Writing Tips

Writing Tip: Allow Your Book To Evolve

When writing your book just know that your book WILL change.

Perhaps not a ton, perhaps only a little, or perhaps it will be a completely different book than the one you intended on writing in the first place, but one way or another, your book will evolve over time.

This isn’t a bad thing though. As you write, your ideas will grow and form. You might realize that what sounded like a great idea before doesn’t really work well in application. You may be hit with a sudden inspiration to go a different direction.

My advice?

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But in all seriousness, go for it! If you feel your book changing, you need to allow it. If you stick too tightly to your original plan, your writing will come out forced and it will sound that way to your readers. Take the new path and see where the new ideas lead you. If you hate them you can always go back and try again.

In other words, planning and outlining your book is important. But it is also just as important to allow your book to change and evolve as you write.

As you all know, I recently received my feedback from the publishers and they encouraged me to change and improve some chapters in my book. Through their suggestions, I have come up with new solutions and actually changed the entire chapter order of my book! And to be honest, it’s better for it!

Happy Writing Everyone!

***Enjoyed today’s tip? Check out my main page for more under the tab “Writing Tips”! Have any questions about today’s tip or writing in general? Leave your comments below!

 

©KaylaAnnAuthor

© KaylaAnn and KaylaAnnAuthor.wordpress.com, 2018. Unauthorized use and/or duplication of this material without express and written permission from this site’s author and/or owner is strictly prohibited. Excerpts and links may be used, provided that full and clear credit is given to KaylaAnn and KaylaAnnAuthor.wordpress.com with appropriate and specific direction to the original content.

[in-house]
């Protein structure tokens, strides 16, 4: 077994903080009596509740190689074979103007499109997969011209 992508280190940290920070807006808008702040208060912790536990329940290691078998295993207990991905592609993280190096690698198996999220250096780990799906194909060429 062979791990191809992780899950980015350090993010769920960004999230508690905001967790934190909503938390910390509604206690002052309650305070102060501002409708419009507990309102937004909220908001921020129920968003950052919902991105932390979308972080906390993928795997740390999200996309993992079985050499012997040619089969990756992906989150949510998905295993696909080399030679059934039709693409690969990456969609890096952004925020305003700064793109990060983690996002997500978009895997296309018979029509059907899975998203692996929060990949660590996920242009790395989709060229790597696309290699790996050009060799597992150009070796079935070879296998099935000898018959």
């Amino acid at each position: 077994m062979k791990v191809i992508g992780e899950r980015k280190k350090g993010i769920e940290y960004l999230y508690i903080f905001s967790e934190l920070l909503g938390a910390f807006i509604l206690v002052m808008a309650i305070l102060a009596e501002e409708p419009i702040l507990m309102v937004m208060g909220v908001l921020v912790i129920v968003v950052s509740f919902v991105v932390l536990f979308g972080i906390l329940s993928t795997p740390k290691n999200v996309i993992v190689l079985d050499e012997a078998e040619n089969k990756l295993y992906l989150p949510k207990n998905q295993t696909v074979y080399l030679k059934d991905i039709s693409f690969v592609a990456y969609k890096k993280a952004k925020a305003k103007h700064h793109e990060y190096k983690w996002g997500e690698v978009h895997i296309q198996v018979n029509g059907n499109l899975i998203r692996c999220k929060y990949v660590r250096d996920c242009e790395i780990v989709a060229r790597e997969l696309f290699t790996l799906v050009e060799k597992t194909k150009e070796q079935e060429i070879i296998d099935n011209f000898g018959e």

Writing Tips

Writing Tip: Don’t Edit, Rewrite Instead

This is a tip that I saw on Pinterest and so I thought I would give it a try a couple of months ago and I’m using this Tip currently on editing and expanding my book The Agency Games.

Here’s the idea: once you have finished drafting, you don’t just go into the computer and edit along the way. You pull up a blank document and you rewrite your manuscript sentence by sentence. Now before you turn away in disgust, hear me out.

This is why it works:
As you are rewriting your scholarly piece (as opposed to editing it), you will inherently take away any redundant parts but, more likely, you will add a lot more material and flush out your ideas now that you know how it ends. The same goes for fictional stories. In fictional stories, knowing where the characters are going will help you streamline your plot line within the novel. Going back and expanding where necessary and cutting out unnecessary scenes will greatly benefit your novel.

My results: